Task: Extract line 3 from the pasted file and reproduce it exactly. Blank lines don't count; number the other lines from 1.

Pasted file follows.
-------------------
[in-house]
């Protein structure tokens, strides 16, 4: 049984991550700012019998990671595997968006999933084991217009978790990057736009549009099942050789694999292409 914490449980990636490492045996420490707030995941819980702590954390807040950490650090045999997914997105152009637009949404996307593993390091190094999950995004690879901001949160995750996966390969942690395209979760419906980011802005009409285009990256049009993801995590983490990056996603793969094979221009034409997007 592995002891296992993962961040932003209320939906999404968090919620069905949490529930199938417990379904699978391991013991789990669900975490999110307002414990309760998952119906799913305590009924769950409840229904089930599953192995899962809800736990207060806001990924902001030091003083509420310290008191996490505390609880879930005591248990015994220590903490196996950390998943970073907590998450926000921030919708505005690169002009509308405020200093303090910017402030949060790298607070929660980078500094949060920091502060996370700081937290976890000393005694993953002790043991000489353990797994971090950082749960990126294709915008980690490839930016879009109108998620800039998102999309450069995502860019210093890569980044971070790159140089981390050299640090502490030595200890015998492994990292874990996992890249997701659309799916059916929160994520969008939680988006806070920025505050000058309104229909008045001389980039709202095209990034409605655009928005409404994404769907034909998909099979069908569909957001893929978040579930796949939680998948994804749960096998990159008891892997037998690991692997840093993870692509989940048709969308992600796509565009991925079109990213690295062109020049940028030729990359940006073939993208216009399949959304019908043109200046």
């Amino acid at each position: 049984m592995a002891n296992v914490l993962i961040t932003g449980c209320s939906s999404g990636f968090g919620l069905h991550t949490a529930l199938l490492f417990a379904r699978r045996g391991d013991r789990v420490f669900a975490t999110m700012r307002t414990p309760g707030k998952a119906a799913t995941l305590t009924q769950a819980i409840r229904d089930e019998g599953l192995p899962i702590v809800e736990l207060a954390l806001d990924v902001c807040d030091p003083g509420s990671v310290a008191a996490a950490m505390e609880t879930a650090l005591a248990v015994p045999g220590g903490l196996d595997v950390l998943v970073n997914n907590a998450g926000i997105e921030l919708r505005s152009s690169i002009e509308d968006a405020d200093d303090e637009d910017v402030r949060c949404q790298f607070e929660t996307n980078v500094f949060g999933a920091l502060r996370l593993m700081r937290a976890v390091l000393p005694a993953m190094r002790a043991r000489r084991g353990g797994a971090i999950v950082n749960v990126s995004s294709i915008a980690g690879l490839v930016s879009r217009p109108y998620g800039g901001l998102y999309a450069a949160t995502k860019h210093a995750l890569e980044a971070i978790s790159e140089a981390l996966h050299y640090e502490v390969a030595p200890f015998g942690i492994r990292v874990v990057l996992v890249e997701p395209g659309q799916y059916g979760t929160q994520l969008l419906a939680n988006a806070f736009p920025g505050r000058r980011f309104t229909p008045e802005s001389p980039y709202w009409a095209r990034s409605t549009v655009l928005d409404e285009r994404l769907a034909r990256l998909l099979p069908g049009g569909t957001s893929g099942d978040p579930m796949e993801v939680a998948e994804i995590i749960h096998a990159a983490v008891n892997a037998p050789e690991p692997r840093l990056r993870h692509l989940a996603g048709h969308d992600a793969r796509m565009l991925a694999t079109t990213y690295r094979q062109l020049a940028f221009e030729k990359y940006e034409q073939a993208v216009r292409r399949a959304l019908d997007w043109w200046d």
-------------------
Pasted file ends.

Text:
């Amino acid at each position: 049984m592995a002891n296992v914490l993962i961040t932003g449980c209320s939906s999404g990636f968090g919620l069905h991550t949490a529930l199938l490492f417990a379904r699978r045996g391991d013991r789990v420490f669900a975490t999110m700012r307002t414990p309760g707030k998952a119906a799913t995941l305590t009924q769950a819980i409840r229904d089930e019998g599953l192995p899962i702590v809800e736990l207060a954390l806001d990924v902001c807040d030091p003083g509420s990671v310290a008191a996490a950490m505390e609880t879930a650090l005591a248990v015994p045999g220590g903490l196996d595997v950390l998943v970073n997914n907590a998450g926000i997105e921030l919708r505005s152009s690169i002009e509308d968006a405020d200093d303090e637009d910017v402030r949060c949404q790298f607070e929660t996307n980078v500094f949060g999933a920091l502060r996370l593993m700081r937290a976890v390091l000393p005694a993953m190094r002790a043991r000489r084991g353990g797994a971090i999950v950082n749960v990126s995004s294709i915008a980690g690879l490839v930016s879009r217009p109108y998620g800039g901001l998102y999309a450069a949160t995502k860019h210093a995750l890569e980044a971070i978790s790159e140089a981390l996966h050299y640090e502490v390969a030595p200890f015998g942690i492994r990292v874990v990057l996992v890249e997701p395209g659309q799916y059916g979760t929160q994520l969008l419906a939680n988006a806070f736009p920025g505050r000058r980011f309104t229909p008045e802005s001389p980039y709202w009409a095209r990034s409605t549009v655009l928005d409404e285009r994404l769907a034909r990256l998909l099979p069908g049009g569909t957001s893929g099942d978040p579930m796949e993801v939680a998948e994804i995590i749960h096998a990159a983490v008891n892997a037998p050789e690991p692997r840093l990056r993870h692509l989940a996603g048709h969308d992600a793969r796509m565009l991925a694999t079109t990213y690295r094979q062109l020049a940028f221009e030729k990359y940006e034409q073939a993208v216009r292409r399949a959304l019908d997007w043109w200046d």